Air travel is one of the trickiest ethical issues, when it comes to climate change. In most situations, the difference between a high carbon option and a zero carbon alternative is essentially a matter of cost. If we are willing to spend enough, we can replace all fossil fuel power with renewables. We can get electricity, heat, ground transport, and energy for industry from sources that do not contribute to climate change. Air travel is different. Even for one million dollars a ticket, there is no way to get someone from New York to London in about eight hours that does not release greenhouse gases. Likewise, there is no feasible way to capture those gases for later storage.
Let’s consider a series of propositions:
- Climatic science strongly suggests that allowing global greenhouse gas concentrations to rise beyond 500-550 ppm of carbon dioxide equivalent will have very adverse affects. These will be concentrated in the poorest states. It is highly likely that exceeding these limits will directly lead to large numbers of deaths, especially in the developing world. (See: these Stern notes)
- At present, per-capita emissions in developed states are far higher than those in developing states. Canada’s emissions per-capita are about twenty times those in India.
- Essential human activities, from heating to agriculture, produce greenhouse gasses.
- People have equivalent moral claims to the basic requirements of survival.
If we accept these claims, we find ourselves in a tricky spot. To stabilize the level of a stock, you need to reach the point where inflows are equal to outflows. Even if we ignore how global warming is reducing the ability of the forests and seas to absorb carbon dioxide, it is clear that such stabilization requires deep cuts in total emissions. At the same time, taking the last two points seriously means acknowledging that developing states do have the right to comparable per-capita emissions. As such, the only option that is fair and capable of stabilizing overall concentrations requires very deep cuts in developed states.
Aside from being inextricably linked to fossil fuels, modern air travel compounds the harm done by the burning of that kerosene. This is partly because of where in the atmosphere it is deposited. It also seems likely that jet aircraft affect clouds in ways that increase their impact on climate change.
Imagining a world stabilized at 500 ppm, with reasonably similar per-capita emissions for all states, it seems quite impossible that there can be air travel at anything like contemporary levels. It is possible that some miracle technology will allow high-speed flights to occur without significant greenhouse gas consequences, but no such technology is even within the realm of imagination today.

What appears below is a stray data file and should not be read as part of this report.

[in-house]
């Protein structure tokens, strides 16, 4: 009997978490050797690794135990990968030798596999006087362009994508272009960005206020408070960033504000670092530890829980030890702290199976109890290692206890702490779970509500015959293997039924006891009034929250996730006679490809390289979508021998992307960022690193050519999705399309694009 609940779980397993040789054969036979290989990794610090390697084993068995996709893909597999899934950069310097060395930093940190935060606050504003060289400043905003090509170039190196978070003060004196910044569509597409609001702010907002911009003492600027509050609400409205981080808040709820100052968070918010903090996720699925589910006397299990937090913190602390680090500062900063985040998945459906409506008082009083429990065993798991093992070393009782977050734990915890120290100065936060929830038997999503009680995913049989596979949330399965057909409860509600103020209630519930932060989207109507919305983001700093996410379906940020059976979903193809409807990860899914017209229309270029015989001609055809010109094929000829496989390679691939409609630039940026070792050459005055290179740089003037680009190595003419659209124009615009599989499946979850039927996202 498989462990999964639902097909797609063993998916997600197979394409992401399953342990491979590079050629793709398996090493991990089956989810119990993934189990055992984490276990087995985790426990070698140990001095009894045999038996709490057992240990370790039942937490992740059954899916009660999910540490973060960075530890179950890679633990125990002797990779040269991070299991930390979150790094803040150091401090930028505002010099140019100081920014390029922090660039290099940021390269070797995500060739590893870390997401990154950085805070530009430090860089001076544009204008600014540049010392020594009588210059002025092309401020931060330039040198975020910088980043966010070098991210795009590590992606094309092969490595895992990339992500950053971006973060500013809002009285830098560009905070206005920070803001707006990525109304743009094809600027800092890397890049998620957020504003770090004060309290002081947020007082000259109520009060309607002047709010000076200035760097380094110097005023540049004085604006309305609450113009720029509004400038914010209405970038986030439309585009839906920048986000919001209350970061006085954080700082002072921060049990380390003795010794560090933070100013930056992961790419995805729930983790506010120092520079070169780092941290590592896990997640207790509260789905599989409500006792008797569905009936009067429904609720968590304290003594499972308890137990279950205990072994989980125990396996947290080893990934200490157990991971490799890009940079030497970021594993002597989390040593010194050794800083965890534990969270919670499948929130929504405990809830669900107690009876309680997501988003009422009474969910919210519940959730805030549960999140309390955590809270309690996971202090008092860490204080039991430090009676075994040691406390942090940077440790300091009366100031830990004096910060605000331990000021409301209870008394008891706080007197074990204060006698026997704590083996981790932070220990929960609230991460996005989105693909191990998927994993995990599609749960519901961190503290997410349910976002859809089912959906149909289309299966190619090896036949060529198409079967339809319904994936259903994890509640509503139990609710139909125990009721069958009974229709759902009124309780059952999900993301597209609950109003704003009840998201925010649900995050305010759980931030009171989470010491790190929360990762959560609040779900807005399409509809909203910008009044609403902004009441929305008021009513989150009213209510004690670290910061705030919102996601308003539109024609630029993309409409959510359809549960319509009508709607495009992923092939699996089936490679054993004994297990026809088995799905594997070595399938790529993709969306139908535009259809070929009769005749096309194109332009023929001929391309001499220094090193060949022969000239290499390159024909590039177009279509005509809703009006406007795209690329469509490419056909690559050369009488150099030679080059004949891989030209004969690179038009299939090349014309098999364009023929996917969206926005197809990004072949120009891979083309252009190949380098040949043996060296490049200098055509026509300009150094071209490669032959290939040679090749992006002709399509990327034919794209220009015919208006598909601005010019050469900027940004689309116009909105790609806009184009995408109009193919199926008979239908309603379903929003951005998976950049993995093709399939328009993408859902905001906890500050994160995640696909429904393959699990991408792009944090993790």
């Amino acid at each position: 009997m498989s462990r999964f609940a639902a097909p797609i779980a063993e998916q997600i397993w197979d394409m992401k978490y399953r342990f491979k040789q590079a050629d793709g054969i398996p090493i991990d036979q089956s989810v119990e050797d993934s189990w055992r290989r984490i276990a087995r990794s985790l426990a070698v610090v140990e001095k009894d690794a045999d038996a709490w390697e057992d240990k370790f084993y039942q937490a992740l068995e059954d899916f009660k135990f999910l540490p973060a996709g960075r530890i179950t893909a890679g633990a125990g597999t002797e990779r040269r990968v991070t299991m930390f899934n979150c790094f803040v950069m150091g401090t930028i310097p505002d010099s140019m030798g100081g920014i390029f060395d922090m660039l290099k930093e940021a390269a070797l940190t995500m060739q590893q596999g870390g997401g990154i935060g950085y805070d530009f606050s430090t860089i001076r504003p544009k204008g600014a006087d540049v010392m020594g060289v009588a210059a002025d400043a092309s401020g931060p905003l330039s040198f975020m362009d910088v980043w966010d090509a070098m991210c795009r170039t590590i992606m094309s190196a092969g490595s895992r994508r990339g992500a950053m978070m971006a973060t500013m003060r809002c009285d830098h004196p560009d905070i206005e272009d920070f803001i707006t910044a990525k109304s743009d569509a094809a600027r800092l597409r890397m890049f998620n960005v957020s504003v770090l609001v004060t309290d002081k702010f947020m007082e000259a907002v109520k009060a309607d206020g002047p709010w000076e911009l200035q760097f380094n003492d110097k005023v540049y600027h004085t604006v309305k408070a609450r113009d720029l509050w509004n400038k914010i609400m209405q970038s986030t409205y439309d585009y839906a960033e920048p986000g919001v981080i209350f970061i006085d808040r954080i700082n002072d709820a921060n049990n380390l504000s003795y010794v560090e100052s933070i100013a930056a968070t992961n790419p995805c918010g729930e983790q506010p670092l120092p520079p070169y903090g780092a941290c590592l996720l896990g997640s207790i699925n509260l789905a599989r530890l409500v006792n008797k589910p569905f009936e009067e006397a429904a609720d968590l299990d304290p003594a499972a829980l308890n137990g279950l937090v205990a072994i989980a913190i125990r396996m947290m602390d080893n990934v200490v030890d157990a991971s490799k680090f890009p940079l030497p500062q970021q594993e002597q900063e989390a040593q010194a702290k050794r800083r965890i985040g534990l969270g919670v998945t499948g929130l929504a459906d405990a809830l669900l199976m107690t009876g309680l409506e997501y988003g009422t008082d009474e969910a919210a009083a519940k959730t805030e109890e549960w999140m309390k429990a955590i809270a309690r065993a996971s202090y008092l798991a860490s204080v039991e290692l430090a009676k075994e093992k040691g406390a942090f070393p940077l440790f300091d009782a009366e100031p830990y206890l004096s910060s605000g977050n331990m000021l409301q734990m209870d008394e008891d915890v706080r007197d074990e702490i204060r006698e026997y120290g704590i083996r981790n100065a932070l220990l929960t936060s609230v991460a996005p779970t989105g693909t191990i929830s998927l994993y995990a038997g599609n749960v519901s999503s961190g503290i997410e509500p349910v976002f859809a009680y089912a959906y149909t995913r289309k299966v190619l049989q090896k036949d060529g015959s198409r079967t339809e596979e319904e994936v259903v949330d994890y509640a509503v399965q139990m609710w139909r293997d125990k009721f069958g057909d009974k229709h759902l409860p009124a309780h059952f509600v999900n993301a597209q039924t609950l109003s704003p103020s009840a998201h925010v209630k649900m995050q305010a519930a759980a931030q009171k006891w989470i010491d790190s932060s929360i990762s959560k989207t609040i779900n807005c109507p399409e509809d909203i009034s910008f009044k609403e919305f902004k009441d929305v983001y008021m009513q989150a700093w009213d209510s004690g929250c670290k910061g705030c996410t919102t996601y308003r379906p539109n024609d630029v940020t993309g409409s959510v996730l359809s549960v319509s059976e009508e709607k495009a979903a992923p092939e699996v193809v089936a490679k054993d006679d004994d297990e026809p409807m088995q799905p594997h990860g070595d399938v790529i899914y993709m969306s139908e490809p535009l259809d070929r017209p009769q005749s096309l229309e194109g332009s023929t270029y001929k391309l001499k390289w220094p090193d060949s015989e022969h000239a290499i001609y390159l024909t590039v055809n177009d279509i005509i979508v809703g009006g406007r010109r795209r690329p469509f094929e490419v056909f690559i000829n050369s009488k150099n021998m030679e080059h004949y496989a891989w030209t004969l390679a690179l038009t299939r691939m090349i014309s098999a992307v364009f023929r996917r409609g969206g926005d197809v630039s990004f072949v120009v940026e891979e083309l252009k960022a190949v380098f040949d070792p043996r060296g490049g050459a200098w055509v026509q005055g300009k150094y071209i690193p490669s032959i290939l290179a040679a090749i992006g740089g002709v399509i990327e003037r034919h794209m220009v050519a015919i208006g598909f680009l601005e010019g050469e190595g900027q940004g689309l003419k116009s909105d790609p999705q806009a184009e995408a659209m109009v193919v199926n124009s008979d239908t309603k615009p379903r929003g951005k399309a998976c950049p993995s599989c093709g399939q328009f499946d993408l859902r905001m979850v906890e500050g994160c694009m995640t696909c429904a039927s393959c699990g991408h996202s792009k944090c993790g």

As someone who has long aspired to travel the world, this is a very difficult conclusion to reach. It now seems possible that air travel bears some moral similarities to slavery. Before people become overly agitated about the comparison, allow me to explain. Just as slavery was once a critical component of some economies, air travel is essential to the present world economy. Of course, economic dependency does not equate to moral acceptability. If our use of air travel imperils future generations – and we are capable of anticipating that harm – then flying falls into the general moral category of intentional harm directed against the defenceless. After all, future generations are the very definition of helplessness, in comparison to us. We can worsen their prospects by fouling the air and turning the seas to acid, but they will never be able to retaliate in any way. (See: these Shue notes)
While I personally fervently hope that some solution will be found that can make continued air travel compatible with the ethical treatment of the planet, nature, and future generations, I must also acknowledge the possibility that people in fifty or one hundred years will look upon us as sharing some moral similarities with plantation owners in the United States, prior to the civil war.